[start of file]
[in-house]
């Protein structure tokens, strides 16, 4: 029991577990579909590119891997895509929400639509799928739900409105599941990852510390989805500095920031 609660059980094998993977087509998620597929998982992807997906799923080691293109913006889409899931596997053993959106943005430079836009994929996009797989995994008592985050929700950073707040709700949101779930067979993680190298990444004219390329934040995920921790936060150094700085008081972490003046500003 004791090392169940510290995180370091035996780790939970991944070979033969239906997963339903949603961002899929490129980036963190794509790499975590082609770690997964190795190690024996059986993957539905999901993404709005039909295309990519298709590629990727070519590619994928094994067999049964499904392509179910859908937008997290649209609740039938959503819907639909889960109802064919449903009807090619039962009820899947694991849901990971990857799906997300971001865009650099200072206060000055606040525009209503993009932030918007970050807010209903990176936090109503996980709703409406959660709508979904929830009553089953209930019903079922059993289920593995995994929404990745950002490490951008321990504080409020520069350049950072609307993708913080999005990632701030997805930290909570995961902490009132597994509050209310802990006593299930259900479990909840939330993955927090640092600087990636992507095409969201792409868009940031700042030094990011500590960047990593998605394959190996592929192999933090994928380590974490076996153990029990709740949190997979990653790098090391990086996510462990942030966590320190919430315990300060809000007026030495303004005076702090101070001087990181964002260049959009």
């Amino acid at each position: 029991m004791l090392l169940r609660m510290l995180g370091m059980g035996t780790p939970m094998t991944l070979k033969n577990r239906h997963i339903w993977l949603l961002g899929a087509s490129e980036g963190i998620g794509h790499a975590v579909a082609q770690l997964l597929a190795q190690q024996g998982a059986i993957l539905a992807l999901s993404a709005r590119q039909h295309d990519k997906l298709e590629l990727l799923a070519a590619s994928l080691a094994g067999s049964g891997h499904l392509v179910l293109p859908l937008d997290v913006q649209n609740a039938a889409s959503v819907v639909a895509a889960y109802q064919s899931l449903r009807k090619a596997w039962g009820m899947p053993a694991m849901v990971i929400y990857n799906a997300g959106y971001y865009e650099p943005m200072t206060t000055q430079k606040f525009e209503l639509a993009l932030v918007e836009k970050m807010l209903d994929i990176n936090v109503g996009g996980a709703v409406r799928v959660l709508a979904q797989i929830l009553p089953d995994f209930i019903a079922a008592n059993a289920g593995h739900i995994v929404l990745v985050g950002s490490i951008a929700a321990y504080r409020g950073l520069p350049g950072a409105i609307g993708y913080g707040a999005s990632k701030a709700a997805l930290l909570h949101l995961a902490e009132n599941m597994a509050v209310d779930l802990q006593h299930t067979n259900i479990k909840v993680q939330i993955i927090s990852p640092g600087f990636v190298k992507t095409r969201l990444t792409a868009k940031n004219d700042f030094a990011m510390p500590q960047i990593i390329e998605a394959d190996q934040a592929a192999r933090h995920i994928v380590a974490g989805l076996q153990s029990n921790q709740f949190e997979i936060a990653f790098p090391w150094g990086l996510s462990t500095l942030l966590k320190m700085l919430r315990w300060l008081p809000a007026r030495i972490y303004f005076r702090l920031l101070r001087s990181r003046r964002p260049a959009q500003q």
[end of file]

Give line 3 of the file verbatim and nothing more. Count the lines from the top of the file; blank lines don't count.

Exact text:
């Amino acid at each position: 029991m004791l090392l169940r609660m510290l995180g370091m059980g035996t780790p939970m094998t991944l070979k033969n577990r239906h997963i339903w993977l949603l961002g899929a087509s490129e980036g963190i998620g794509h790499a975590v579909a082609q770690l997964l597929a190795q190690q024996g998982a059986i993957l539905a992807l999901s993404a709005r590119q039909h295309d990519k997906l298709e590629l990727l799923a070519a590619s994928l080691a094994g067999s049964g891997h499904l392509v179910l293109p859908l937008d997290v913006q649209n609740a039938a889409s959503v819907v639909a895509a889960y109802q064919s899931l449903r009807k090619a596997w039962g009820m899947p053993a694991m849901v990971i929400y990857n799906a997300g959106y971001y865009e650099p943005m200072t206060t000055q430079k606040f525009e209503l639509a993009l932030v918007e836009k970050m807010l209903d994929i990176n936090v109503g996009g996980a709703v409406r799928v959660l709508a979904q797989i929830l009553p089953d995994f209930i019903a079922a008592n059993a289920g593995h739900i995994v929404l990745v985050g950002s490490i951008a929700a321990y504080r409020g950073l520069p350049g950072a409105i609307g993708y913080g707040a999005s990632k701030a709700a997805l930290l909570h949101l995961a902490e009132n599941m597994a509050v209310d779930l802990q006593h299930t067979n259900i479990k909840v993680q939330i993955i927090s990852p640092g600087f990636v190298k992507t095409r969201l990444t792409a868009k940031n004219d700042f030094a990011m510390p500590q960047i990593i390329e998605a394959d190996q934040a592929a192999r933090h995920i994928v380590a974490g989805l076996q153990s029990n921790q709740f949190e997979i936060a990653f790098p090391w150094g990086l996510s462990t500095l942030l966590k320190m700085l919430r315990w300060l008081p809000a007026r030495i972490y303004f005076r702090l920031l101070r001087s990181r003046r964002p260049a959009q500003q």